Physical activity - Adults should get 2 ½ hours of moderate or 75 minutes of vigorous physical activity per week. Kids should have 60 minutes every day, including play and structured activities.
Nicotine - Use of inhaled nicotine delivery products is the leading cause of preventable death in the U.S., including about a third of all deaths from heart disease. And about a third of U.S. children ages 3-11 are exposed to secondhand smoke or vaping.
Sleep duration - Most adults need 7-9 hours of sleep each night. Children require more: 10-16 hours for ages 5 and younger, including naps; 9-12 hours for ages 6-12; and 8-10 hours for ages 13-18. Adequate sleep promotes healing, improves brain function and reduces the risk for chronic diseases.
Weight - Achieving and maintaining a healthy weight has many benefits. Body mass index, a numerical value of your weight in relation to your height, is a useful gauge. Optimal BMI is < 25. You can calculate it online or consult a health care professional.
Cholesterol - High levels of non-HDL, or “bad,” cholesterol can lead to heart disease. Your health care professional can consider non-HDL cholesterol as the preferred number to monitor, rather than total cholesterol, because it can be measured without fasting beforehand and is reliably calculated among all people.
Blood sugar - Most of the food we eat is turned into glucose (or blood sugar) that our bodies use as energy. Over time, high levels of blood sugar can damage your heart, kidneys, eyes and nerves. As part of testing, monitoring hemoglobin A1c can better reflect long-term control in people with diabetes or prediabetes.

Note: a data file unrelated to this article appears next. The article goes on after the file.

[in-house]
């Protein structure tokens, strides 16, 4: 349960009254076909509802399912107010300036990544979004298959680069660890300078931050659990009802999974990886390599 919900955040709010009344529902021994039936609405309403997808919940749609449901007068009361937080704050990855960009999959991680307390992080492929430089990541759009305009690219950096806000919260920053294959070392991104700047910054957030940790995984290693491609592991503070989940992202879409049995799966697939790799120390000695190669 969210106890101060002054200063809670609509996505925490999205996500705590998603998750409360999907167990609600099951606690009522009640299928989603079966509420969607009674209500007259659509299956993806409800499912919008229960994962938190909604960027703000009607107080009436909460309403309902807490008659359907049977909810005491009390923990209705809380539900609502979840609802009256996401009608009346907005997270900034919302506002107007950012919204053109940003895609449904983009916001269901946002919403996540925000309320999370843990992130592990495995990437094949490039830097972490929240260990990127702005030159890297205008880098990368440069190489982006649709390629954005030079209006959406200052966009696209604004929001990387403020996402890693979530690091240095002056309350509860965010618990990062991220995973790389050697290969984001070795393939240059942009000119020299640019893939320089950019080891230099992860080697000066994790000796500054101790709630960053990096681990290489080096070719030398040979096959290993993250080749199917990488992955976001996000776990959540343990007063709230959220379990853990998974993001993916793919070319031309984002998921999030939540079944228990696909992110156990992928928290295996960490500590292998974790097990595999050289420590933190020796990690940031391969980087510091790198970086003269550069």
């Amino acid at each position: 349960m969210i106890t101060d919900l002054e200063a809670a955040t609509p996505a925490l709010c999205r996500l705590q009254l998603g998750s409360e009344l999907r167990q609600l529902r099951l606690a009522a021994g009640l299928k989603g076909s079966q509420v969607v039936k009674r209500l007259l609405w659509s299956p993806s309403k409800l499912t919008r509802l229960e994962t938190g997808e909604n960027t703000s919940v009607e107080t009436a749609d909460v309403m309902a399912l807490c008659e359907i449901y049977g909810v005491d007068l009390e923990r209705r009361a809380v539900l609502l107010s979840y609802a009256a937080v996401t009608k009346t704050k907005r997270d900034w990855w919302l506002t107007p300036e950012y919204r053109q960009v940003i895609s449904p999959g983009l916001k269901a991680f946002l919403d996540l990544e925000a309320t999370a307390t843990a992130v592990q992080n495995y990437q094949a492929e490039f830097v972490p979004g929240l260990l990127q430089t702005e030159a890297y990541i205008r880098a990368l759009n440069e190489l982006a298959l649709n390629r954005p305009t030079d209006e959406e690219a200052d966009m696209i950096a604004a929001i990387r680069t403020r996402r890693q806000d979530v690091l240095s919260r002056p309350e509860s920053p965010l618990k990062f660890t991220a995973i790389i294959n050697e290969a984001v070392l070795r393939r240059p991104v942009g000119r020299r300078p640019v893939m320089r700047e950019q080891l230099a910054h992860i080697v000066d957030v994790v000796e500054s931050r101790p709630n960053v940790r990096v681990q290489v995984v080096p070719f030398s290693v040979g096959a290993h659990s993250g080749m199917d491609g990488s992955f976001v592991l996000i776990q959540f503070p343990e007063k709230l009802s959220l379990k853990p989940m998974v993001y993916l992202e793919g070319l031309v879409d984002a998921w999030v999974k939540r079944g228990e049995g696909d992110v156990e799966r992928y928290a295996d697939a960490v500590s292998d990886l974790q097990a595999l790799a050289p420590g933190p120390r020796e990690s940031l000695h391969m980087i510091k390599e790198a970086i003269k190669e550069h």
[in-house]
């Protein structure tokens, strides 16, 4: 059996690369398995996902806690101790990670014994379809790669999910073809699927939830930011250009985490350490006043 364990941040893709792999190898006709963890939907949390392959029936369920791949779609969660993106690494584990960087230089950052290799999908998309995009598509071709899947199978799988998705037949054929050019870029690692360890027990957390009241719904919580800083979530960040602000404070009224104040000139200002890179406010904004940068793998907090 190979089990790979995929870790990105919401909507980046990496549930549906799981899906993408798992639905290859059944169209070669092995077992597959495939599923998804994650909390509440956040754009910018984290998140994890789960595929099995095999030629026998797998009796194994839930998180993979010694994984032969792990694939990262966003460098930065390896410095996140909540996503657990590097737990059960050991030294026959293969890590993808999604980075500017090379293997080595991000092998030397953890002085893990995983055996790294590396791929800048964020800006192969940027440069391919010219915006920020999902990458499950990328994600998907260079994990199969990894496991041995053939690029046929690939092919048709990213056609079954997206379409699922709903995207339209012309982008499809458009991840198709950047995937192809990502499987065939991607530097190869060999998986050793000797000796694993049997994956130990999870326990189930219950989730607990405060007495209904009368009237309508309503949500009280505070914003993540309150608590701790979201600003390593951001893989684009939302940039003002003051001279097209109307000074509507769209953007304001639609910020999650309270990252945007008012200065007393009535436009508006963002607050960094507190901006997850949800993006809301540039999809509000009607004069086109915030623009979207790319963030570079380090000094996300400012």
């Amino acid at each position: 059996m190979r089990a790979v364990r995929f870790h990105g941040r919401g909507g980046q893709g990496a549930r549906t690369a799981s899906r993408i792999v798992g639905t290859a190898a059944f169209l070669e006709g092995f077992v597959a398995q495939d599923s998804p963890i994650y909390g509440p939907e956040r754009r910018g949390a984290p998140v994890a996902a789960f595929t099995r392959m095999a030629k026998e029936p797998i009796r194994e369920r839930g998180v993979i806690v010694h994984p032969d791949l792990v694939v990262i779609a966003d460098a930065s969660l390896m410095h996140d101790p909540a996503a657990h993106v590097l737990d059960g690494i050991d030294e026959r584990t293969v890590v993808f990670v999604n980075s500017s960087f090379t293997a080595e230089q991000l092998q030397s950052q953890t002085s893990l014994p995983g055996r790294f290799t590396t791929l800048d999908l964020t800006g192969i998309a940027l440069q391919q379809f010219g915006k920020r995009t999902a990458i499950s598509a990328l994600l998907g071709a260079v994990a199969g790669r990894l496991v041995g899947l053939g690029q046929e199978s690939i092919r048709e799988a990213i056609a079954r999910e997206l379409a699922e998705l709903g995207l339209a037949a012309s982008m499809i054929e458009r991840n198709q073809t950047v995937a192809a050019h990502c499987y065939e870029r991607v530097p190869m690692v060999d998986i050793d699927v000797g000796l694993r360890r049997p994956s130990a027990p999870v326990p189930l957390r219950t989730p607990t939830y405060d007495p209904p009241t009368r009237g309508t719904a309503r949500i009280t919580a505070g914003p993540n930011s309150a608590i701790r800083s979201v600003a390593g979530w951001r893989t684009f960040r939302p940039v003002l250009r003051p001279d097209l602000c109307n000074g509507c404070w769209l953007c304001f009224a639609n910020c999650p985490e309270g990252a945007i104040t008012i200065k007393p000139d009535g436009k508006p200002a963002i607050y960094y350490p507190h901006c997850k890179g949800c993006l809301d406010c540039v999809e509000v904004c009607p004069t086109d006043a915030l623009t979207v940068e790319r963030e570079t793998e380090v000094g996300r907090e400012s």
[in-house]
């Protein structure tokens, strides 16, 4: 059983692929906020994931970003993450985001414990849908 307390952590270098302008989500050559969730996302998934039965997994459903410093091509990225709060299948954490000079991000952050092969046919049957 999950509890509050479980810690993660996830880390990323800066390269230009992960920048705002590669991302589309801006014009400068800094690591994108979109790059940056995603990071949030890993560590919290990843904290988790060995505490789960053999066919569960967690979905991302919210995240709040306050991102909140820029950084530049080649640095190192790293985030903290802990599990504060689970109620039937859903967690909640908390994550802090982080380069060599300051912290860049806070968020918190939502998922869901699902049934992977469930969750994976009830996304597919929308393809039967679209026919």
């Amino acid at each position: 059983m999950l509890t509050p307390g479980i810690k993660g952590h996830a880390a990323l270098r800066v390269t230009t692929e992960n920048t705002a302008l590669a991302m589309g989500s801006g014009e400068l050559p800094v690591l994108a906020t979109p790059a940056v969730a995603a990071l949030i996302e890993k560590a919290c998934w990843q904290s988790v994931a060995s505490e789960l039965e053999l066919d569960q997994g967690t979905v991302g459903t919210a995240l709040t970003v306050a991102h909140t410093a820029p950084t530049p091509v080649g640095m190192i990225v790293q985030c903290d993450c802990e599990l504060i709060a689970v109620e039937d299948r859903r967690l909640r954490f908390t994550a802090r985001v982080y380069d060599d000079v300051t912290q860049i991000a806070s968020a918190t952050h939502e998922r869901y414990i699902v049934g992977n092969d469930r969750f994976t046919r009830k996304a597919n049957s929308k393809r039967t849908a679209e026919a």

Blood pressure - Keeping your blood pressure within acceptable ranges can keep you healthier longer. Levels less than 120/80 mm Hg are optimal. High blood pressure is defined as 130-139 mm Hg systolic pressure (the top number in a reading) or 80-89 mm Hg diastolic pressure (bottom number).
Blood pressure goals can feel pretty stressful, as the majority of people I see in the office, including very healthy ones, routinely come in >120/80. Home monitoring is better, as studies have shown blood pressure readings in the doctor’s office are usually higher because of anticipation, hurried walk back to the examining room, the white coat, etc. Here is a quick review on the stages of hypertension if you want some additional reading.
I realize that people will need some time to do this quiz, and the folowing post-test assessment might have many fewer responses, but I’ll throw up a poll anyway just for fun. Come back if you can. What was your score?
In summary, I think this modifiable risk factor assessment tool put out by the AHA, and then recently applied to 24,000 people in a study published in a very respected journal, is a good way to start thinking about ways to improve our cardiovascular health. By simply taking 5-10 minutes to complete the quiz, we can reflect on our behaviors and choices in a way that we often don’t have time to do in an organized way. The AHA provides a lot of self-educational materials along the way, and by reading about your score you can do a deep dive on each of the 8 risk factors through resources they provide right there on the website. I plan to get more sleep, keep working on stress, and eat more broccoli. I’ll work on a marshmallow and cod recipe for kids. And now that you have a free account with the AHA, you can also come back and take the test later, and try to improve your score and cardiovascular health. What do you need to refocus on? Best of luck :)
Have not taken the test yet but plan to.
But also, I read this a while ago. and I think you may find it interesting. It says, among other things, that some studies have shown that older people (that’s me) will do better with higher BP readings as high as 160 to 165 systolic. Wondering what you might make of it.